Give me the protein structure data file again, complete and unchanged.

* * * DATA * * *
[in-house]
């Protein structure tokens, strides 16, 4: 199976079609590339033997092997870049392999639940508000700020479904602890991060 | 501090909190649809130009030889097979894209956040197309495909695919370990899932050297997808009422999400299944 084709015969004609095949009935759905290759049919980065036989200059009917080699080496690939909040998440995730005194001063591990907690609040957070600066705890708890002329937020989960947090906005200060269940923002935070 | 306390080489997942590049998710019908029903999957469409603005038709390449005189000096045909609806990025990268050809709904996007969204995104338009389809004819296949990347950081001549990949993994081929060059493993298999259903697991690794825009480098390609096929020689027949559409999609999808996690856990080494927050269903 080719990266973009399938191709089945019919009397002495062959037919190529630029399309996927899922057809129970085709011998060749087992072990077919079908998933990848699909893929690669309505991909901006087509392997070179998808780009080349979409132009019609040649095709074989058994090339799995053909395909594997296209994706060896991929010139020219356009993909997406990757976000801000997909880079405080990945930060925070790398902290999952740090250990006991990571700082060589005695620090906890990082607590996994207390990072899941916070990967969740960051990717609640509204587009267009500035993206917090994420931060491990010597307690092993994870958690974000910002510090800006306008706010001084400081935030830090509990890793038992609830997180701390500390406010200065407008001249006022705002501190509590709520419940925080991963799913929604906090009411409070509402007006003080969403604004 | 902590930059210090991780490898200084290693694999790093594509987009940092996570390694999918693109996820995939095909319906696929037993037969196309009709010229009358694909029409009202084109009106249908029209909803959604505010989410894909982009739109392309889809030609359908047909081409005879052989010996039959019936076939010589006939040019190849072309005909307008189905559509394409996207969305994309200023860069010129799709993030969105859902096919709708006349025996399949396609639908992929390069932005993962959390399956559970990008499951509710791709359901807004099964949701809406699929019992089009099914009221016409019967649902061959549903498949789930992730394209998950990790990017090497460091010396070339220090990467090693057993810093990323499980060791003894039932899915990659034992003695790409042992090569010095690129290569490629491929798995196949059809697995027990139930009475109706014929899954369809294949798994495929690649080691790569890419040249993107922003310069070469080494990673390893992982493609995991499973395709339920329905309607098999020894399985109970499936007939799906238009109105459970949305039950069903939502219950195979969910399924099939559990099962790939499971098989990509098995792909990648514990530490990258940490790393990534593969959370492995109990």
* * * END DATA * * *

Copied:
[in-house]
């Protein structure tokens, strides 16, 4: 199976079609590339033997092997870049392999639940508000700020479904602890991060 | 501090909190649809130009030889097979894209956040197309495909695919370990899932050297997808009422999400299944 084709015969004609095949009935759905290759049919980065036989200059009917080699080496690939909040998440995730005194001063591990907690609040957070600066705890708890002329937020989960947090906005200060269940923002935070 | 306390080489997942590049998710019908029903999957469409603005038709390449005189000096045909609806990025990268050809709904996007969204995104338009389809004819296949990347950081001549990949993994081929060059493993298999259903697991690794825009480098390609096929020689027949559409999609999808996690856990080494927050269903 080719990266973009399938191709089945019919009397002495062959037919190529630029399309996927899922057809129970085709011998060749087992072990077919079908998933990848699909893929690669309505991909901006087509392997070179998808780009080349979409132009019609040649095709074989058994090339799995053909395909594997296209994706060896991929010139020219356009993909997406990757976000801000997909880079405080990945930060925070790398902290999952740090250990006991990571700082060589005695620090906890990082607590996994207390990072899941916070990967969740960051990717609640509204587009267009500035993206917090994420931060491990010597307690092993994870958690974000910002510090800006306008706010001084400081935030830090509990890793038992609830997180701390500390406010200065407008001249006022705002501190509590709520419940925080991963799913929604906090009411409070509402007006003080969403604004 | 902590930059210090991780490898200084290693694999790093594509987009940092996570390694999918693109996820995939095909319906696929037993037969196309009709010229009358694909029409009202084109009106249908029209909803959604505010989410894909982009739109392309889809030609359908047909081409005879052989010996039959019936076939010589006939040019190849072309005909307008189905559509394409996207969305994309200023860069010129799709993030969105859902096919709708006349025996399949396609639908992929390069932005993962959390399956559970990008499951509710791709359901807004099964949701809406699929019992089009099914009221016409019967649902061959549903498949789930992730394209998950990790990017090497460091010396070339220090990467090693057993810093990323499980060791003894039932899915990659034992003695790409042992090569010095690129290569490629491929798995196949059809697995027990139930009475109706014929899954369809294949798994495929690649080691790569890419040249993107922003310069070469080494990673390893992982493609995991499973395709339920329905309607098999020894399985109970499936007939799906238009109105459970949305039950069903939502219950195979969910399924099939559990099962790939499971098989990509098995792909990648514990530490990258940490790393990534593969959370492995109990």